This story was written by Julius Kagawa, Executive Director of AJWS grantee partner Support Initiative for People with Congenital Disorders (SIPD) in Uganda. SIPD creates awareness on intersex issues and advocate for a more open, tolerant, and supportive society towards children and people with intersex conditions.
For so many years, I existed under a cloud of shame. Ashamed because of the ridicule I received from peers and society at large, mostly from the church and school communities I was a part of. This ridicule was horrific and it forced me into silence and subjugation. I was and felt invisible. So, I hid – not only my talents and skills, but also my story and physical self – because it felt a little bit safer to do so. This sense of shame and invisibility did not go away even when I started actively speaking out about my lived reality and how my journey represented so many others in my country.
But in 2013, I got invited to march with the AJWS team in a Pride parade in Los Angeles. This would be about the fourth or fifth time I would be visiting the United States to participate in human rights advocacy meetings but it would be the very first time I’d openly be out marching in such a way, and saying “I am here and proud to be!”
We set out with the AJWS team after breakfast to take our spot in the line. The sun was up and people clad in all sorts of bold, colorful costumes decorated the streets. We had t-shirts, banners and flyers to wave and stick to the sides of the car we would be using. I remember so much music and excitement that day!
I had been afraid to be seen and identified on the street, let alone in a Pride parade of this magnitude, but this would be the day I would stare that fear in the face. I sat on the back of the white convertible, with the AJWS team marching alongside me, and I never knew my life was changing right there and then.
The cheers from the crowds on the streets that day, as our car passed by with my arms raised in absolute abandon, made me feel a sense of support I hadn’t known before — and suddenly I didn’t feel hidden anymore. Even better, I no longer felt the need to hide! It was a transformation — from shame to pride! There were so many people by the side of road, clapping, cheering, and waving hands and rainbow flags.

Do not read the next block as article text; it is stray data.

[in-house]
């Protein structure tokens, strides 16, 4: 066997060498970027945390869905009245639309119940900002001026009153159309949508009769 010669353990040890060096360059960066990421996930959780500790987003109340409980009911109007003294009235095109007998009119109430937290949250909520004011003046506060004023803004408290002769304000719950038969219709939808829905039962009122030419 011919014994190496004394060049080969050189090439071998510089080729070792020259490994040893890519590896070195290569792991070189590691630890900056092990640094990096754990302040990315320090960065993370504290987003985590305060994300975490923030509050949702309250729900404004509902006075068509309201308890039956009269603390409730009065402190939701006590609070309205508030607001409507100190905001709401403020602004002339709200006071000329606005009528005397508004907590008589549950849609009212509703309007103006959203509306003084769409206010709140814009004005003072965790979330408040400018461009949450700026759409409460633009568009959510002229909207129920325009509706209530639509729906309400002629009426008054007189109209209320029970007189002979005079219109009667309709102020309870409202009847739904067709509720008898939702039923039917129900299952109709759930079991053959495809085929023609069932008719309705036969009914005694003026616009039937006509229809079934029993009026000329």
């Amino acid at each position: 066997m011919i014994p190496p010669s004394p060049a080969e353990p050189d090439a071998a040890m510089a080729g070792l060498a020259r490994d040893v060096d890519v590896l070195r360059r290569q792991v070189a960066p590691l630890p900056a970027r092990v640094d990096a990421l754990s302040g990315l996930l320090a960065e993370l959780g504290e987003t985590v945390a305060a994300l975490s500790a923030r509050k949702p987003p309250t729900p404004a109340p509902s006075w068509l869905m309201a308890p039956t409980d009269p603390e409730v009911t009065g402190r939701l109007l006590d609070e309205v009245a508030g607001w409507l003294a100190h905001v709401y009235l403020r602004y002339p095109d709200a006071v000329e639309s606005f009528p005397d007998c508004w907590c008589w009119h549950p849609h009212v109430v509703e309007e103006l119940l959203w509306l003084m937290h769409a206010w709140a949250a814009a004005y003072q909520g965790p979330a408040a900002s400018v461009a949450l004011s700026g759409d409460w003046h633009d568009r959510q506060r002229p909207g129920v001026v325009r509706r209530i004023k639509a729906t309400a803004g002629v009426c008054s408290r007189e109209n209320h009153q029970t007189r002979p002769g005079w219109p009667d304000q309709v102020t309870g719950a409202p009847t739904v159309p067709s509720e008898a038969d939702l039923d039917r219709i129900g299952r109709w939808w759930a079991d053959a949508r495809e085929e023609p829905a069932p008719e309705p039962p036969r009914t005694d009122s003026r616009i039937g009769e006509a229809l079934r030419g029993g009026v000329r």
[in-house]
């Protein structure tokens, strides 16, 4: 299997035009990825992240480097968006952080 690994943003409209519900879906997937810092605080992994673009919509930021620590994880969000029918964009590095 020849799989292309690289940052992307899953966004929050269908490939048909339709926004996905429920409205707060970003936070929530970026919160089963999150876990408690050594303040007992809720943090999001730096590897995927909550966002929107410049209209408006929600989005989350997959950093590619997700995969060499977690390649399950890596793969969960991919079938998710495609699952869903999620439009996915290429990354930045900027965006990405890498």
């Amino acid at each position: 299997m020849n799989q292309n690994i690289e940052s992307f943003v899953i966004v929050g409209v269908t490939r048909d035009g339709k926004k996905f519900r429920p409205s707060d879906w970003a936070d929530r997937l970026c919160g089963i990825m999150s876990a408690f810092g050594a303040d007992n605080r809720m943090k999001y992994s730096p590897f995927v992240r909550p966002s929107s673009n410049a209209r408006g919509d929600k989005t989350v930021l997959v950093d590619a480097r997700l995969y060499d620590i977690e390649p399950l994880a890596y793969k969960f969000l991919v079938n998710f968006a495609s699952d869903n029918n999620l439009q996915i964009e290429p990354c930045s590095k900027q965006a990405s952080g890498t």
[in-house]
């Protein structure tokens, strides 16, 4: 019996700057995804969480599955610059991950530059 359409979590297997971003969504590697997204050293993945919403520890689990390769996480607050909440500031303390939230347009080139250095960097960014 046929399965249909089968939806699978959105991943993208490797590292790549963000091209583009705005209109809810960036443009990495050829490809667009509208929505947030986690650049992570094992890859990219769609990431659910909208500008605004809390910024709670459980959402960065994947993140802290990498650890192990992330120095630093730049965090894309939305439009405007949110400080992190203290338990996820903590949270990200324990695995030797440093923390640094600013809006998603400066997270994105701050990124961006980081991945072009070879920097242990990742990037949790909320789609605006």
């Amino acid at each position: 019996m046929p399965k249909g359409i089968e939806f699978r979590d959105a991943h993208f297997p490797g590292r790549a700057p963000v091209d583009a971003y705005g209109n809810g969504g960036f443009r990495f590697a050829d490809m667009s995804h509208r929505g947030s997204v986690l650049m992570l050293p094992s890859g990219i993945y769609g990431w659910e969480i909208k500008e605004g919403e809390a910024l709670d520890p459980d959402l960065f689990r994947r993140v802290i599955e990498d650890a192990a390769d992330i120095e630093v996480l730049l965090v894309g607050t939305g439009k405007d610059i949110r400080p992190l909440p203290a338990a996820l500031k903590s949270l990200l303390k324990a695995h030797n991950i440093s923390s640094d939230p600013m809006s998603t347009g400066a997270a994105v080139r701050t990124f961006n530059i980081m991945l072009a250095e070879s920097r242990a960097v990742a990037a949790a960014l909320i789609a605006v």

The experience was pure magic; this was a place filled with people who saw me and got me. In this space, I didn’t feel the need to hide. In that moment, I realized that this was not just a work trip, this was my truth. I had a reason to be and feel proud. By the time the march concluded, the shame and sense of reticence I’d experienced for so much of my life was all but gone.
I didn’t feel the need to hide. In that moment, I realized that this was not just a work trip, this was my truth. I had a reason to be and feel proud.
Following the march, I began to see myself as valid and powerful with so much to give — and this changed the way I do my work and the way I impact those I interact with. I was determined to take that pride back into my daily life, my work, and my community — which remains today in a deeply oppressed in Uganda. I wanted every other intersex person in Africa to experience this transformative feeling of pride.
And while our struggle continues, that Pride parade in L.A. made me commit more to ensuring that SIPD has a program where I can share this same sense of belonging with young intersex activists.
In 2019, outside Nairobi, Kenya and alongside a group of intersex activists hailing from seven African countries, we gathered to establish the Africa Intersex Movement, a brand new network to share information and resources, and learn how to advocate for our rights. I felt the pride that grew in me in 2013 expand exponentially as a group of vibrant, young activists that SIPD had mentored proudly stand and announce the formation of our movement. I was passing on pride to a new generation — a generation that will carry our journey forward.
And that, my friends, is my story of Pride!